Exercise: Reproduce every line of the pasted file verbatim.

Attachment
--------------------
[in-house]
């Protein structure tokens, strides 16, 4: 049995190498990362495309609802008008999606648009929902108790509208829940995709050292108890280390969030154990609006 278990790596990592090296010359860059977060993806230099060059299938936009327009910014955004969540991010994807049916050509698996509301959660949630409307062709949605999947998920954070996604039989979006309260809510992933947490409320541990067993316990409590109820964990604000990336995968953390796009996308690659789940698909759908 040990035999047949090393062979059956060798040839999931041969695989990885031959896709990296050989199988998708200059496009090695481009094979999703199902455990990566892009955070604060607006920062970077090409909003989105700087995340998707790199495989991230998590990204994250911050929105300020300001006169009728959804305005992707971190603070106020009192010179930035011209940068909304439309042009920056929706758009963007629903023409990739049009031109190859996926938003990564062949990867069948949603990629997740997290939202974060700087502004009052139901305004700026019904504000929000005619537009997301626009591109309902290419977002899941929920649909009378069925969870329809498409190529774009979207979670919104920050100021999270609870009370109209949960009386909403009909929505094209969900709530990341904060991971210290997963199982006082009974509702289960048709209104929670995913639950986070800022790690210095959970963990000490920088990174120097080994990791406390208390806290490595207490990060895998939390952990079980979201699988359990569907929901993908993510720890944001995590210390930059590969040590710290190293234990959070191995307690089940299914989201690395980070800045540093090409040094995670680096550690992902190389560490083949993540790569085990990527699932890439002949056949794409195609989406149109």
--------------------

[in-house]
């Protein structure tokens, strides 16, 4: 049995190498990362495309609802008008999606648009929902108790509208829940995709050292108890280390969030154990609006 278990790596990592090296010359860059977060993806230099060059299938936009327009910014955004969540991010994807049916050509698996509301959660949630409307062709949605999947998920954070996604039989979006309260809510992933947490409320541990067993316990409590109820964990604000990336995968953390796009996308690659789940698909759908 040990035999047949090393062979059956060798040839999931041969695989990885031959896709990296050989199988998708200059496009090695481009094979999703199902455990990566892009955070604060607006920062970077090409909003989105700087995340998707790199495989991230998590990204994250911050929105300020300001006169009728959804305005992707971190603070106020009192010179930035011209940068909304439309042009920056929706758009963007629903023409990739049009031109190859996926938003990564062949990867069948949603990629997740997290939202974060700087502004009052139901305004700026019904504000929000005619537009997301626009591109309902290419977002899941929920649909009378069925969870329809498409190529774009979207979670919104920050100021999270609870009370109209949960009386909403009909929505094209969900709530990341904060991971210290997963199982006082009974509702289960048709209104929670995913639950986070800022790690210095959970963990000490920088990174120097080994990791406390208390806290490595207490990060895998939390952990079980979201699988359990569907929901993908993510720890944001995590210390930059590969040590710290190293234990959070191995307690089940299914989201690395980070800045540093090409040094995670680096550690992902190389560490083949993540790569085990990527699932890439002949056949794409195609989406149109």